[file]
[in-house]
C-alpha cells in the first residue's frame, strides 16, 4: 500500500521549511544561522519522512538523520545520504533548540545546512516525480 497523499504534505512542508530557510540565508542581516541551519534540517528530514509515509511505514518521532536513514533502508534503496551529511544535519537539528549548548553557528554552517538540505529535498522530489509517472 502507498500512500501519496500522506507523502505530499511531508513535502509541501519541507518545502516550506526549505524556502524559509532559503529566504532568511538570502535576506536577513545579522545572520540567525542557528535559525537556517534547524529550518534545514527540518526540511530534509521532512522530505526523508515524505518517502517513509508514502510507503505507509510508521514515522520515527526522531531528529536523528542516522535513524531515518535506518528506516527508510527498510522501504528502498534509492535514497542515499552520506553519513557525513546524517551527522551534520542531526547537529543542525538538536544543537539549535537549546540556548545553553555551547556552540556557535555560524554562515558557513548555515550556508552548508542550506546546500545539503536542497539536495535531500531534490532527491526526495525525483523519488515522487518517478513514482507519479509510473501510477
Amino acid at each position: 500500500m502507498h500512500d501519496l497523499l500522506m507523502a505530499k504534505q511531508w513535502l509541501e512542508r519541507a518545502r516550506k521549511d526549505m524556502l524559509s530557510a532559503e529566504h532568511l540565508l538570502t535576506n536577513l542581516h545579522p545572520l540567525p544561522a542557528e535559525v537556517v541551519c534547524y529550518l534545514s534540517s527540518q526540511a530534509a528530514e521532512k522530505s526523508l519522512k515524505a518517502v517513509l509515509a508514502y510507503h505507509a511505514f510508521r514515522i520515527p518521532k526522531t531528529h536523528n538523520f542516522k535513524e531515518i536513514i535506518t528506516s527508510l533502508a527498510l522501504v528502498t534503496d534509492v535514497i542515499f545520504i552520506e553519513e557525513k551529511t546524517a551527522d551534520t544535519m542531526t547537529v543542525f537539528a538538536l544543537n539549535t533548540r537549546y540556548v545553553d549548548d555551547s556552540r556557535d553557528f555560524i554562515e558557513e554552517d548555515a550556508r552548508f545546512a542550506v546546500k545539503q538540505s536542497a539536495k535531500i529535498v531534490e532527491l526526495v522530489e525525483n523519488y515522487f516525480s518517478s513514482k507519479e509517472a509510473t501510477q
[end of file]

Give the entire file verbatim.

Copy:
[in-house]
C-alpha cells in the first residue's frame, strides 16, 4: 500500500521549511544561522519522512538523520545520504533548540545546512516525480 497523499504534505512542508530557510540565508542581516541551519534540517528530514509515509511505514518521532536513514533502508534503496551529511544535519537539528549548548553557528554552517538540505529535498522530489509517472 502507498500512500501519496500522506507523502505530499511531508513535502509541501519541507518545502516550506526549505524556502524559509532559503529566504532568511538570502535576506536577513545579522545572520540567525542557528535559525537556517534547524529550518534545514527540518526540511530534509521532512522530505526523508515524505518517502517513509508514502510507503505507509510508521514515522520515527526522531531528529536523528542516522535513524531515518535506518528506516527508510527498510522501504528502498534509492535514497542515499552520506553519513557525513546524517551527522551534520542531526547537529543542525538538536544543537539549535537549546540556548545553553555551547556552540556557535555560524554562515558557513548555515550556508552548508542550506546546500545539503536542497539536495535531500531534490532527491526526495525525483523519488515522487518517478513514482507519479509510473501510477
Amino acid at each position: 500500500m502507498h500512500d501519496l497523499l500522506m507523502a505530499k504534505q511531508w513535502l509541501e512542508r519541507a518545502r516550506k521549511d526549505m524556502l524559509s530557510a532559503e529566504h532568511l540565508l538570502t535576506n536577513l542581516h545579522p545572520l540567525p544561522a542557528e535559525v537556517v541551519c534547524y529550518l534545514s534540517s527540518q526540511a530534509a528530514e521532512k522530505s526523508l519522512k515524505a518517502v517513509l509515509a508514502y510507503h505507509a511505514f510508521r514515522i520515527p518521532k526522531t531528529h536523528n538523520f542516522k535513524e531515518i536513514i535506518t528506516s527508510l533502508a527498510l522501504v528502498t534503496d534509492v535514497i542515499f545520504i552520506e553519513e557525513k551529511t546524517a551527522d551534520t544535519m542531526t547537529v543542525f537539528a538538536l544543537n539549535t533548540r537549546y540556548v545553553d549548548d555551547s556552540r556557535d553557528f555560524i554562515e558557513e554552517d548555515a550556508r552548508f545546512a542550506v546546500k545539503q538540505s536542497a539536495k535531500i529535498v531534490e532527491l526526495v522530489e525525483n523519488y515522487f516525480s518517478s513514482k507519479e509517472a509510473t501510477q